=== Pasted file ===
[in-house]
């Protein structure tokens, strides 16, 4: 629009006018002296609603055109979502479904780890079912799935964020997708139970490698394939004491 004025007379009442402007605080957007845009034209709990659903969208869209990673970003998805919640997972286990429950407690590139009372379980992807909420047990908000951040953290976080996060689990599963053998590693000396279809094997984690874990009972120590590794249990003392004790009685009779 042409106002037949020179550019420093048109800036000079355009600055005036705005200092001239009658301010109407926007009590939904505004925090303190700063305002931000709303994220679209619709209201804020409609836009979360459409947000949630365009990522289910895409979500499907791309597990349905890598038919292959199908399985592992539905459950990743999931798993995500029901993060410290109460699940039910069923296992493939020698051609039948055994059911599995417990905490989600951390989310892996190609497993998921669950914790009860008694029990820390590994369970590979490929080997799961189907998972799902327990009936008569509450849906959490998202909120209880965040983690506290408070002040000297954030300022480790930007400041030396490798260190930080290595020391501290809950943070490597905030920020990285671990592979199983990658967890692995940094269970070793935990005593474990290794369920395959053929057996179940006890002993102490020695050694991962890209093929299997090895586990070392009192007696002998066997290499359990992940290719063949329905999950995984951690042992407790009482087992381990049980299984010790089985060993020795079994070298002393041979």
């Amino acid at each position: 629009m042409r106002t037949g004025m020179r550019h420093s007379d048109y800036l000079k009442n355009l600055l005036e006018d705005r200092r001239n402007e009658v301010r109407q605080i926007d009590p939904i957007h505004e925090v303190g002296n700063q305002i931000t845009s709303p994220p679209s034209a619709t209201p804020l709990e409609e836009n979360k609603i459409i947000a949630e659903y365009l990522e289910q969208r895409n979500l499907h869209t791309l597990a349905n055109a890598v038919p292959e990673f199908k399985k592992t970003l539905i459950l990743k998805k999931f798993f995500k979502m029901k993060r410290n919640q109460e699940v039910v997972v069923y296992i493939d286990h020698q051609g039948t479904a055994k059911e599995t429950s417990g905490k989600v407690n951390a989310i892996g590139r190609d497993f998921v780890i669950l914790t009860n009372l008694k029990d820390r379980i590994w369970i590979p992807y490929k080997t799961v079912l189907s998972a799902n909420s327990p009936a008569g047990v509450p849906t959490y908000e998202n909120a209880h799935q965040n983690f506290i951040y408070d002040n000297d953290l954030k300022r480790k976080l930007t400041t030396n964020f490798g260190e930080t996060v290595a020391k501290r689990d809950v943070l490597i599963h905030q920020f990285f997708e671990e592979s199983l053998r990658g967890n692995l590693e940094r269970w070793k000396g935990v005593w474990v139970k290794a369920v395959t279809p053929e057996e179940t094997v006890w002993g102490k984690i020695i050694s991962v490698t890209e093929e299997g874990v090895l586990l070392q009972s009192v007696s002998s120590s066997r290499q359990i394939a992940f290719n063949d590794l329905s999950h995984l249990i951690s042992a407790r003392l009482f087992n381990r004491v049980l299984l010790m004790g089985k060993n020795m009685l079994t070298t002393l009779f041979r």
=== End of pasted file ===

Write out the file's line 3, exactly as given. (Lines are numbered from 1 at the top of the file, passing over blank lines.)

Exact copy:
């Amino acid at each position: 629009m042409r106002t037949g004025m020179r550019h420093s007379d048109y800036l000079k009442n355009l600055l005036e006018d705005r200092r001239n402007e009658v301010r109407q605080i926007d009590p939904i957007h505004e925090v303190g002296n700063q305002i931000t845009s709303p994220p679209s034209a619709t209201p804020l709990e409609e836009n979360k609603i459409i947000a949630e659903y365009l990522e289910q969208r895409n979500l499907h869209t791309l597990a349905n055109a890598v038919p292959e990673f199908k399985k592992t970003l539905i459950l990743k998805k999931f798993f995500k979502m029901k993060r410290n919640q109460e699940v039910v997972v069923y296992i493939d286990h020698q051609g039948t479904a055994k059911e599995t429950s417990g905490k989600v407690n951390a989310i892996g590139r190609d497993f998921v780890i669950l914790t009860n009372l008694k029990d820390r379980i590994w369970i590979p992807y490929k080997t799961v079912l189907s998972a799902n909420s327990p009936a008569g047990v509450p849906t959490y908000e998202n909120a209880h799935q965040n983690f506290i951040y408070d002040n000297d953290l954030k300022r480790k976080l930007t400041t030396n964020f490798g260190e930080t996060v290595a020391k501290r689990d809950v943070l490597i599963h905030q920020f990285f997708e671990e592979s199983l053998r990658g967890n692995l590693e940094r269970w070793k000396g935990v005593w474990v139970k290794a369920v395959t279809p053929e057996e179940t094997v006890w002993g102490k984690i020695i050694s991962v490698t890209e093929e299997g874990v090895l586990l070392q009972s009192v007696s002998s120590s066997r290499q359990i394939a992940f290719n063949d590794l329905s999950h995984l249990i951690s042992a407790r003392l009482f087992n381990r004491v049980l299984l010790m004790g089985k060993n020795m009685l079994t070298t002393l009779f041979r």